I can certainly understand and appreciate why people on the center-right are happy that Christine O’Donnell won the Republican primary in Delaware. And yes, the Republican people have spoken, and yes, I respect their right to choose whomever they want to carry the GOP’s banner in the fall election. But that doesn’t mean that I have to like it.
That last point is critical. Respecting the choice of the voters does not mean that one has to agree with it. I can continue to hold to my belief that Christine O’Donnell is a deficient candidate (on multiple levels), who will likely not win the Delaware Senate seat, and whose nomination means that Democrats will now have more money to spend on truly competitive Senate races–like the ones in Illinois, California, and Ohio (though Democrats appear to be making every effort to lose Ohio). I know that there are a lot of people who disagree with me, and some of them have made their disagreements known to me in multiple fora. But for those of you who disagree with me, and who may object to my characterization of O’Donnell as “deficient,” well, I invite you to consider how you might have reacted if a Democratic Senate candidate in Delaware (or any other state) cheerfully admitted to having “dabbled into witchcraft,” or said that “she wouldn’t lie to the Nazis at the front door to save Anne Frank”, or said that “American scientific companies are cross-breeding humans and animals and coming up with mice with fully functioning human brains.”
That’s right. You would have laughed hysterically, expressed your joyful disbelief that the Democrats could nominate anyone this loopy, and proclaimed the Senate seat in question as good as won. So, just out of curiosity, now that we know that a Republican Senate candidate believes and says these things, why shouldn’t Republicans like me shudder at the electoral implications when it comes to Delaware? Are we somehow supposed to ignore these statements and sentiments simply because they were made by a Republican? As I maintain, we certainly would not ignore them if a Democrat made these statements; indeed, we Republicans would rejoice over the fact that the campaign commercials will write themselves.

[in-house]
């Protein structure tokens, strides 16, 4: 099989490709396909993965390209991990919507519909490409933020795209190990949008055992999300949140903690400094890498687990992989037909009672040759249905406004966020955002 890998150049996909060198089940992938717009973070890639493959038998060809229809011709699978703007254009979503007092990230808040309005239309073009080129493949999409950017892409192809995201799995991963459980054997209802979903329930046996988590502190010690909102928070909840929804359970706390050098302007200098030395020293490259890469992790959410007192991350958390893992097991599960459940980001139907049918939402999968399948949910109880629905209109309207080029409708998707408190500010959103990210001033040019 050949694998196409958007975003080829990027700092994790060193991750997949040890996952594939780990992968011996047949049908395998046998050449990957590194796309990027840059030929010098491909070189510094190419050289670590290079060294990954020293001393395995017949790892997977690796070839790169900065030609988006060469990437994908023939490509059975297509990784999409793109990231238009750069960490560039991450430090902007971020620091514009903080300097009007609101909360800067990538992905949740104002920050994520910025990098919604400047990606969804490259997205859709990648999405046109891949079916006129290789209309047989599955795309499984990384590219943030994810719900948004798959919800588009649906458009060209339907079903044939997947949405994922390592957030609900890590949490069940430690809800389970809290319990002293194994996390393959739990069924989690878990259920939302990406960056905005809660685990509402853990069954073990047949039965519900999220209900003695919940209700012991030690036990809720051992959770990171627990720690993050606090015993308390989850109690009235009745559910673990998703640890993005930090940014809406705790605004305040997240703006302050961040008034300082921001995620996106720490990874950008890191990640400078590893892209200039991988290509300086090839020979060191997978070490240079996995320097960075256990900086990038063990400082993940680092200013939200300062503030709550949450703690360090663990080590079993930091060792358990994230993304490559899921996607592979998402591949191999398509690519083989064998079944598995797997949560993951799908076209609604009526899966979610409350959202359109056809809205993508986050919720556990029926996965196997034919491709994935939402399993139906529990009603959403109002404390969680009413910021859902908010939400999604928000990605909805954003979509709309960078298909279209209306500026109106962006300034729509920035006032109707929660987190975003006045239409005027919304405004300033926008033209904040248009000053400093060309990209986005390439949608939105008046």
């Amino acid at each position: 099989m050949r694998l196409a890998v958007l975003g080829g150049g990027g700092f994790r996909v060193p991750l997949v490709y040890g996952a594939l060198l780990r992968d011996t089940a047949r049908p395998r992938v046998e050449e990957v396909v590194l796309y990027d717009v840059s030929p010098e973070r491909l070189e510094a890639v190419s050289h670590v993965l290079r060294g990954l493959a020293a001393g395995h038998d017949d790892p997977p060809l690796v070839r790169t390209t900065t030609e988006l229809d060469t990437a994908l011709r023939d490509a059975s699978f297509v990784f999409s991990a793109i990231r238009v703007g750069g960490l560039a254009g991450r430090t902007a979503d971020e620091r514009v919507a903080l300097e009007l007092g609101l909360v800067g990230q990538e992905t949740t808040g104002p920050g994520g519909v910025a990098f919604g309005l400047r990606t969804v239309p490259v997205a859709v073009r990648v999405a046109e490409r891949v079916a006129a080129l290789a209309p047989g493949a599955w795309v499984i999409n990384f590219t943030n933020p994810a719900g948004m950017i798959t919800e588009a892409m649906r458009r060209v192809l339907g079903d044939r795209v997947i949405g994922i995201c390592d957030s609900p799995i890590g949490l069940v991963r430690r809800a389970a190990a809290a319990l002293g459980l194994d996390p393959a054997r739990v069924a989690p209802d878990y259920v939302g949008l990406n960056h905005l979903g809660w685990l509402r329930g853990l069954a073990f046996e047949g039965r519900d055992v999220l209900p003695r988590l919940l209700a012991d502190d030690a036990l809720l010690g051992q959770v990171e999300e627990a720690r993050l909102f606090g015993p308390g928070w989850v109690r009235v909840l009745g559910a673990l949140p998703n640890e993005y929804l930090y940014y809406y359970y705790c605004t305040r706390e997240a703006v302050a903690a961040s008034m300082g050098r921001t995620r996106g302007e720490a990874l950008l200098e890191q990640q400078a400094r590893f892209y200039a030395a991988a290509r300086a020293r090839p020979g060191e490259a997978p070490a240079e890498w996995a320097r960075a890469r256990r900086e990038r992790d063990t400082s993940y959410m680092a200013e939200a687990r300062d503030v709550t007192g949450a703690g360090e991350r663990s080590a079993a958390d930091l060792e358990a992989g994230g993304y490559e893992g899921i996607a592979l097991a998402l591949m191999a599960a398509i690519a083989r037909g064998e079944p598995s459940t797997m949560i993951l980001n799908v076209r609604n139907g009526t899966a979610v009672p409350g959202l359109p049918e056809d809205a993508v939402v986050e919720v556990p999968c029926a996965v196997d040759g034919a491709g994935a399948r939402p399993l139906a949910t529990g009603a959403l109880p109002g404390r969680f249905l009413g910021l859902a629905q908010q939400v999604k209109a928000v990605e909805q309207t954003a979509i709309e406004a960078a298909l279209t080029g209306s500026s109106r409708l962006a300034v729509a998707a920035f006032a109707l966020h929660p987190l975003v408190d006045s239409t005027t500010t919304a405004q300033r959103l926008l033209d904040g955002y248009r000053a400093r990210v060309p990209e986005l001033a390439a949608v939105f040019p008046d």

So yes, the GOP voters in Delaware made their choice. And they have a right to make whatever choice they want. But it is increasingly looking as though they chose the ideologically pure over the electable, and that the chief beneficiary will be Chris Coons, and all of the Democrats in tight races around the country who will be able to receive help because the Senate race in Delaware is as good as won for the Democrats. As a Republican, I am really not expected to be happy about this state of affairs, am I? And am I to be criticized for stating my basic unhappiness over the fact that the Delaware GOP threw away a winnable race with both hands? I have no problem supporting people like Marco Rubio over Charlie Crist, Pat Toomey over the (formerly Republican) Arlen Specter, and Joe Miller over Lisa Murkowski. But Delaware ain’t Florida, Pennsylvania, or Alaska, and Christine O’Donnell ain’t Marco Rubio, Pat Toomey, or Joe Miller. Would that she were.
As for my recent criticisms of the execrable Dan Riehl (he will likely have to look up the meaning of the word “execrable”), I am not going to lose much sleep over the fact that I find his commentary wanting, or pointing out that writing and thinking are not exactly his forte. If one checks out Riehl’s own blog, one sees that he has gotten himself involved in blog fights with any number of people simply because those people disagree with his fervent support of anything Christine O’Donnell has ever said or done–and that includes blog fights with conservatives. I figure that if Riehl can be so enthusiastic about dishing out non-substantive abuse, he should at least be resigned to accepting some well-placed criticism over his style, and over what passes for his substance.